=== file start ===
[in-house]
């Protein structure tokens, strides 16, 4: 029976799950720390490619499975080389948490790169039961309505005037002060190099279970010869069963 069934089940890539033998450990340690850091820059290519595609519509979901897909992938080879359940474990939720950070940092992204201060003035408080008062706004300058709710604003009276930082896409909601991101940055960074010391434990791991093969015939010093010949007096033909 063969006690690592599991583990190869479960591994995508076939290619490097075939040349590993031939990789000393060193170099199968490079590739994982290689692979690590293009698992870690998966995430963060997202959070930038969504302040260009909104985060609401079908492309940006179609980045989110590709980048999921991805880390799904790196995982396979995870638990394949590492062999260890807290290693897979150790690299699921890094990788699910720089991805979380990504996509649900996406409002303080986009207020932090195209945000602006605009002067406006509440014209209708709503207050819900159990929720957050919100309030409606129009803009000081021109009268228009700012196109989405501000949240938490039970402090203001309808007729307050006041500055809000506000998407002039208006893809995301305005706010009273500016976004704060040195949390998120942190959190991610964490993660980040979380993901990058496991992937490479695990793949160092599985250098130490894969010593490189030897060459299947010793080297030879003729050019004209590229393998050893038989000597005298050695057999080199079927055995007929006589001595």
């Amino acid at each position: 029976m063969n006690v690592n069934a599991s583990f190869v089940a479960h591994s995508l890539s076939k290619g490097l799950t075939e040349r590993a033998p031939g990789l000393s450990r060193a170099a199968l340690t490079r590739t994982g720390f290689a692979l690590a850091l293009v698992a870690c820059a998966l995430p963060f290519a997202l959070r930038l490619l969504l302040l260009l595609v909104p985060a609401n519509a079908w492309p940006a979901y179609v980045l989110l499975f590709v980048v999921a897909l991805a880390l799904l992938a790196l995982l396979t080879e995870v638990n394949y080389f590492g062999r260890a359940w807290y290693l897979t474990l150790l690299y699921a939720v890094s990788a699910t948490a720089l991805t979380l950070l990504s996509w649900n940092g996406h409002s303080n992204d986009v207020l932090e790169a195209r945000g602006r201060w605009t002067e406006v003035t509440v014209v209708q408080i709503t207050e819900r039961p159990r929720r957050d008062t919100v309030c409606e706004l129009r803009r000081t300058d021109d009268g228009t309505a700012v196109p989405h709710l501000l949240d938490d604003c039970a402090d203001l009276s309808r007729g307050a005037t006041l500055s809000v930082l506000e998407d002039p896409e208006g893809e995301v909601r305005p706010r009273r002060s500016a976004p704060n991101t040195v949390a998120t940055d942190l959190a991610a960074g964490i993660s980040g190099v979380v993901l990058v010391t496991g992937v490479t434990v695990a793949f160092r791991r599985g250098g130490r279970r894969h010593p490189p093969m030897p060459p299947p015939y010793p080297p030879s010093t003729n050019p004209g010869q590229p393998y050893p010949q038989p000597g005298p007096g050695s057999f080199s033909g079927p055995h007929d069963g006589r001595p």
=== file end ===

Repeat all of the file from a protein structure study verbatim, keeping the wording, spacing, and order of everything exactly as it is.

[in-house]
């Protein structure tokens, strides 16, 4: 029976799950720390490619499975080389948490790169039961309505005037002060190099279970010869069963 069934089940890539033998450990340690850091820059290519595609519509979901897909992938080879359940474990939720950070940092992204201060003035408080008062706004300058709710604003009276930082896409909601991101940055960074010391434990791991093969015939010093010949007096033909 063969006690690592599991583990190869479960591994995508076939290619490097075939040349590993031939990789000393060193170099199968490079590739994982290689692979690590293009698992870690998966995430963060997202959070930038969504302040260009909104985060609401079908492309940006179609980045989110590709980048999921991805880390799904790196995982396979995870638990394949590492062999260890807290290693897979150790690299699921890094990788699910720089991805979380990504996509649900996406409002303080986009207020932090195209945000602006605009002067406006509440014209209708709503207050819900159990929720957050919100309030409606129009803009000081021109009268228009700012196109989405501000949240938490039970402090203001309808007729307050006041500055809000506000998407002039208006893809995301305005706010009273500016976004704060040195949390998120942190959190991610964490993660980040979380993901990058496991992937490479695990793949160092599985250098130490894969010593490189030897060459299947010793080297030879003729050019004209590229393998050893038989000597005298050695057999080199079927055995007929006589001595």
């Amino acid at each position: 029976m063969n006690v690592n069934a599991s583990f190869v089940a479960h591994s995508l890539s076939k290619g490097l799950t075939e040349r590993a033998p031939g990789l000393s450990r060193a170099a199968l340690t490079r590739t994982g720390f290689a692979l690590a850091l293009v698992a870690c820059a998966l995430p963060f290519a997202l959070r930038l490619l969504l302040l260009l595609v909104p985060a609401n519509a079908w492309p940006a979901y179609v980045l989110l499975f590709v980048v999921a897909l991805a880390l799904l992938a790196l995982l396979t080879e995870v638990n394949y080389f590492g062999r260890a359940w807290y290693l897979t474990l150790l690299y699921a939720v890094s990788a699910t948490a720089l991805t979380l950070l990504s996509w649900n940092g996406h409002s303080n992204d986009v207020l932090e790169a195209r945000g602006r201060w605009t002067e406006v003035t509440v014209v209708q408080i709503t207050e819900r039961p159990r929720r957050d008062t919100v309030c409606e706004l129009r803009r000081t300058d021109d009268g228009t309505a700012v196109p989405h709710l501000l949240d938490d604003c039970a402090d203001l009276s309808r007729g307050a005037t006041l500055s809000v930082l506000e998407d002039p896409e208006g893809e995301v909601r305005p706010r009273r002060s500016a976004p704060n991101t040195v949390a998120t940055d942190l959190a991610a960074g964490i993660s980040g190099v979380v993901l990058v010391t496991g992937v490479t434990v695990a793949f160092r791991r599985g250098g130490r279970r894969h010593p490189p093969m030897p060459p299947p015939y010793p080297p030879s010093t003729n050019p004209g010869q590229p393998y050893p010949q038989p000597g005298p007096g050695s057999f080199s033909g079927p055995h007929d069963g006589r001595p």